In Summer 1968, New Musical Express reported that a big merchandising campaign was going to be launched on the British and foreign markets. Fans of Dave Dee, Dozy, Beaky, Mick & Tich would be presented with cardboard cut-outs, Dave Dee soap and Dave Dee bedside lamps. This is the drummer’s spot: the Mick cut-out book.
Real name: Michael Wilson.
Born: Amesbury, March 4, 1944.
Hair: Brown. Eyes: Green.
Height: 6 ft.
Weight: 12 st.
I often feel sorry for drummers. When you watch a pop group performing, it’s always the lead singer and the guitarists who claim all the limelight. The poor old drummer’s sitting down somewhere at the back and people tend to think he’s not very important.
Well, I don’t suppose anybody’s ever come to your house and said: “What lovely foundations you have!” But the foundation still holds the house together. And, in a way, that’s what the drummer does for a group. He provides the rhythm – lays down the musical foundation – so the other boys can build a song on top. Very important – the drummer!
In the Dave Dee, Dozy, Beaky, Mick and Tich group, the drummer is Mick.
Mick is tall and has an open face that somehow reflects his love of the country. He feels happiest in the open air and is fond of riding, fishing and flying. But horses are his first love. He is already looking to the time when the group retires from public life. “I don’t think I could take anyone saying ‘Do this!’ to me. And what I would really love is to have a stud farm, breeding my own horses – I’m learning about that now.”
Mick already has a house just outside Salisbury, near his home town, so when he gets his farm, that’s where it’ll be. And with his honest face and love of the country, he should be successful!
Like Dave Dee, Mick was interested in history and sport at school. He played football against Dozy, the group’s bass guitarist, on one occasion. Mick’s team won 18-3! Drum kits are very expensive – you can pay £ 20 for one cymbal – and Mick certainly couldn’t afford a kit in the early days. But a pair of sticks weren’t too bad, so he contented himself with those and used a tin drum. Good practice!
The first number he ever learnt to play on the drums was one of Cliff Richard’s – ‘Do You Wanna Dance?’ When Mick was asked to join the group, he had to play for Dave first, of course.
Mick sat down with the boys in fear and trembling that he wouldn’t know their songs. But what did they play? – ‘Do You Wanna Dance?’! So Mick really went to town on that one, and got the job. And, like all the other members of the group, he’s been with Dave Dee from the very first gig right up until today. One of the secrets of their success!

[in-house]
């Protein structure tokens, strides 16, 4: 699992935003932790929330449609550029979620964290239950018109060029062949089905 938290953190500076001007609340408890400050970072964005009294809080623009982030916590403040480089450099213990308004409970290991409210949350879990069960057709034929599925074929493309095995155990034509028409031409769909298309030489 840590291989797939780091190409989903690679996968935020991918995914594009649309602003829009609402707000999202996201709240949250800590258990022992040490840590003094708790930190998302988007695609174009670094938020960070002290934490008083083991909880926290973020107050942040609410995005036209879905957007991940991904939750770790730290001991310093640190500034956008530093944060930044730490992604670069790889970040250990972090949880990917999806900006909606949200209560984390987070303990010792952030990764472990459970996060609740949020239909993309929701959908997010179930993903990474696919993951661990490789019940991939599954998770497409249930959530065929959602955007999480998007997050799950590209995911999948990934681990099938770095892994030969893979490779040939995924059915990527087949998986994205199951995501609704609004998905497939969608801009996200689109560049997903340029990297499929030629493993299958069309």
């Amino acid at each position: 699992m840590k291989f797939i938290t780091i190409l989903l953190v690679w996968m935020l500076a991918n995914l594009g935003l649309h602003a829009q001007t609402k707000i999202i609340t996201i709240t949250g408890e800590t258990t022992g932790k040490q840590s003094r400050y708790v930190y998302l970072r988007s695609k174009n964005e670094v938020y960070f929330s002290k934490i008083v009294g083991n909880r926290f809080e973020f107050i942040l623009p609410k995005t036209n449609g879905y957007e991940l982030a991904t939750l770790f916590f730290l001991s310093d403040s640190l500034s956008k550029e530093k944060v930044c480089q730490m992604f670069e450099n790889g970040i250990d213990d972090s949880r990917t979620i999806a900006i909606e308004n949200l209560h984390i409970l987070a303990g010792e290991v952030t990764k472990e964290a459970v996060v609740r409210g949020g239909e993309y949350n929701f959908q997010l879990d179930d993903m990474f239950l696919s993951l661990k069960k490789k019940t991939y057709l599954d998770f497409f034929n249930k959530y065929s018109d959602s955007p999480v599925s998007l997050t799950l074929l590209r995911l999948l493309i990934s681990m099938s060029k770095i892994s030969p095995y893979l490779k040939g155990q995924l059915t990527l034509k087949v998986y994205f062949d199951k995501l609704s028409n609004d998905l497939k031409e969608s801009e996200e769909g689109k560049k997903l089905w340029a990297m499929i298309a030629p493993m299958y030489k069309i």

There were several years between the time Mick left school and the group starting to make enough money to live. And difficult years they were, too. During this time Mick worked in a garage as a motor mechanic.
By the way, I daresay that Mick is the sort of boy who appeals to quite a lot of you, particularly with his interest in horse-riding. So it’s only fair to point out that he is already in love – with his wife, Pauline. He first met Pauline over four years ago when the group was playing in Salisbury. It was a friend of Pauline’s who started it all. She was crazy about Tich, so she went to hear the group and took Pauline with her. As it turned out, Tich didn’t fancy Pauline’s friend, but Mick fancied Pauline!
It wasn’t long before Mick decided that Pauline was the girl for him, but it was two years before he popped the question, and another year before they were married. Progress is slow when your boyfriend is a pop star and hardly ever has time to see you! Dave Dee and the boys had a rule that no girls would accompany them on gigs and they stuck to it.
Mick already has a little boy, named Julian, and would like to have another child, a daughter, before too long. He thinks that brothers and sisters should be as close together in ages as possible. And he has plenty of confidence that he’ll be able to cope with them: “I reckon I am quite a good Dad because I understand young people, and because I’m young and in show business.
“By the time Julian really gets to know what’s going on, I won’t be travelling or rushing about so much. We’ll be established and I shall settle down.”
It is hard on Pauline sometimes when Mick goes off on a long tour. But as Mick says, it has its advantages. They’re all the more pleased to see each other when the tour’s over!
Mick leads two lives. When he’s working, he really likes the excitement of tours, recording, giving interviews, rehearsing, and all the other aspects of a pop star’s hectic existence. But when he goes home, it’s the quiet enjoyment of home life, with his wife and little boy and the refreshing contrast of a long ride for him. He didn’t say which he preferred, but I somehow think it’s the quiet life.
Like all musicians, Mick has his own favourite performers. As far as drummers go, he particularly admires Peter York . . . He used to be the drummer with the Spencer Davis group but has now left to go solo. Mick is also keen on the big band sound, like the glenn Miller band of the 1940s.
The success story of Dave Dee, Dozy, Beaky, Mick and Tich is already half told. Every record they make reaches a high place in the charts. An ambition, as yet unfulfilled, is to make the number one spot – that’s in the second half of the story. And as for the drummer, Mick, half his story is told, too. Even Mick doesn’t know what’s in the other half, but if what has happened is anything to go by, it should make good reading. All we can do is congratulate him for what he has already achieved, and wish him well for the future.
And here’s a message for you, Pauline. Thank you for letting Mick play so much, and give our love to Julian.
All the scans above have been kindly donated by Helmut.